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Tunnel of Oppression

Students walk through the Tunnel of Oppression Thursday morning at Johnston-Fulton Hall.

Kyle Zimmerman

Students walk through the Tunnel of Oppression Thursday morning at Johnston-Fulton Hall.

Ben Godfrey, Staff Writer

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Last week, from March 28 through 30, the UND Women’s Center invited students to “step out of your comfort zone and into the tunnel.” The “Tunnel of Oppression” is a tour that engages students and community members in a firsthand look at what oppression feels like. The tour puts you in the shoes of a collection of different groups that experience unjust treatment, distress and trauma every single day.

According to staff, “The Tunnel of Oppression serves to educate and inspire participants in the hopes of building a more inclusive, knowledgeable and caring environment.”

During the tour, groups go down a dimly lit hallway, making stops in several different rooms. Each room features a different aspect of oppressive treatment and the effects felt by the people involved. The topics are illustrated through methods like visual displays, acting, activities and multimedia.

Nine topics were displayed in the tunnel: mental health, dementia, racism and police brutality, the Dakota Access Pipeline, unhealthy relationships, LGBTQ+ and Ally awareness, cyber-bullying, domestic violence and sexual assault and the “Power of One.”

The content in the rooms helps to make clear the idea that oppression doesn’t come in one form. Sometimes it’s easy to see and sometimes it’s hidden beneath the surface. Our society tends to normalize these issues and sweep them under the rug. We tell an anxious, depressed person to stop faking and just get it together. We condition women to watch what they wear and do, instead of teaching young adults not to treat women as sexual objects. We see acts of violence and hate happening all the time, but do we step in or step to the side?

Kyle Zimmerman
A student walks through the Tunnel of Oppression on Thursday afternoon in Johnston-Fulton Hall.

The tunnel is designed to get you out of your comfort zone and open your mind to subjects aren’t easy to talk about. While these topics may be uncomfortable, acknowledging and learning about oppression is necessary in making a positive change.

Bell Hooks, an American author and social activist, said, “Being oppressed means the absence of choice.”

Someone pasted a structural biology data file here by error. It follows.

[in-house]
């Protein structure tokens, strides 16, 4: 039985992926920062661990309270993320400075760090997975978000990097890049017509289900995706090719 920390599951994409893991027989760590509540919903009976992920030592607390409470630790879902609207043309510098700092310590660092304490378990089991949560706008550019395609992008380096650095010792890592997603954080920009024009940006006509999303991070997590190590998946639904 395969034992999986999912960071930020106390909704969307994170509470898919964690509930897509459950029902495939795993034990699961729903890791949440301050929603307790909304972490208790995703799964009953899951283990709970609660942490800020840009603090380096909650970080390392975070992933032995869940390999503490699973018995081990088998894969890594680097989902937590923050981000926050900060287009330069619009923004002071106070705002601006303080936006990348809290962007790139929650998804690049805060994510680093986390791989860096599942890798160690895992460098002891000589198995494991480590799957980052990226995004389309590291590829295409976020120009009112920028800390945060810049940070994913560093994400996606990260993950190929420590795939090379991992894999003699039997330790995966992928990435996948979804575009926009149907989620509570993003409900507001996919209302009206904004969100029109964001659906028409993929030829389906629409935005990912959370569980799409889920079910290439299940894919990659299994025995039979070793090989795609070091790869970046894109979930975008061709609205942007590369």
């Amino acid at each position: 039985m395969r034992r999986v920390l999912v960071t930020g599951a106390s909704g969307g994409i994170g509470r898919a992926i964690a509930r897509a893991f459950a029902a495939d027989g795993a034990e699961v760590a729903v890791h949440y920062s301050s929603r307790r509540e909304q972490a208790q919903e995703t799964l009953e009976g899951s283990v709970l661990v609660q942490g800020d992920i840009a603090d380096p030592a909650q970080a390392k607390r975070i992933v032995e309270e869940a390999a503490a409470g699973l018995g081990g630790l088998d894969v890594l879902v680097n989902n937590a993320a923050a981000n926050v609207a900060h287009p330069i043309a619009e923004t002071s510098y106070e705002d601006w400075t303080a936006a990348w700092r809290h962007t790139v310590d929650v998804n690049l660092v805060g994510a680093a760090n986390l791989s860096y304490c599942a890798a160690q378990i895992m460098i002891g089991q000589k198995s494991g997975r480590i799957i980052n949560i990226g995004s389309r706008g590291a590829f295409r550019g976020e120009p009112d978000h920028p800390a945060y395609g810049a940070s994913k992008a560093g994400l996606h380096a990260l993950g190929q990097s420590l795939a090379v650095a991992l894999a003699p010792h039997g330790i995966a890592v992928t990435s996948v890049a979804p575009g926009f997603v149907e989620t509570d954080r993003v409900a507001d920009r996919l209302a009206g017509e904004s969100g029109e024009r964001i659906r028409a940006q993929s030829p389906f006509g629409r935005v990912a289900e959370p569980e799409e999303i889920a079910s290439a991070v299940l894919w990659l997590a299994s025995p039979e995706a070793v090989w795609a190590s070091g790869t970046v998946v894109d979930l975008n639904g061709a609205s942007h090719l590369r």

People don’t get to choose their race, their sexual orientation or their mental health. However, they are marginalized for differences out of their control. People experiencing oppression are trapped in a system that is stacked against them.

The last room in the tour is entitled “Power of One.” This room raises the idea that change starts with one person, and encourages us to “be the change you want to see.” It’s not easy to change the world, but we all change our own worlds. While we can’t decided how we’re treated, we can decide how to treat others. We have the power to choose to be respectful and kind, to be an ally, to pick people up instead of putting them down. If everyone made that choice, who knows what the world would be like?

An array of organizations were involved in the event as sponsors and advocates, including the UND Women’s Center, the Ten Percent Society, the UND Pride Center, the International Center, Multicultural Programs and Services and many others. It’s refreshing to see so many people and groups making an effort to raise awareness of the cruel things that go on around us.

If you or someone you know have experienced any form of oppression or trauma and want to talk about it, there are services on campus that are here to help. The University Counseling Center, as well as Student Health Services and the Women’s Center all exist for the well-being of the students and are there to listen.

The UND Women’s Center works to foster an environment which supports diversity and social equality. It’s a safe space for all students to seek information regarding mental and physical health and personal growth. The center offers a variety of educational programs promoting empowerment and diversity. It is located in room 262 of the Memorial Union.

Ben Godfrey is a staff writer for The Dakota Student. He can be reached at benjamin.godfrey@und.edu

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Tunnel of Oppression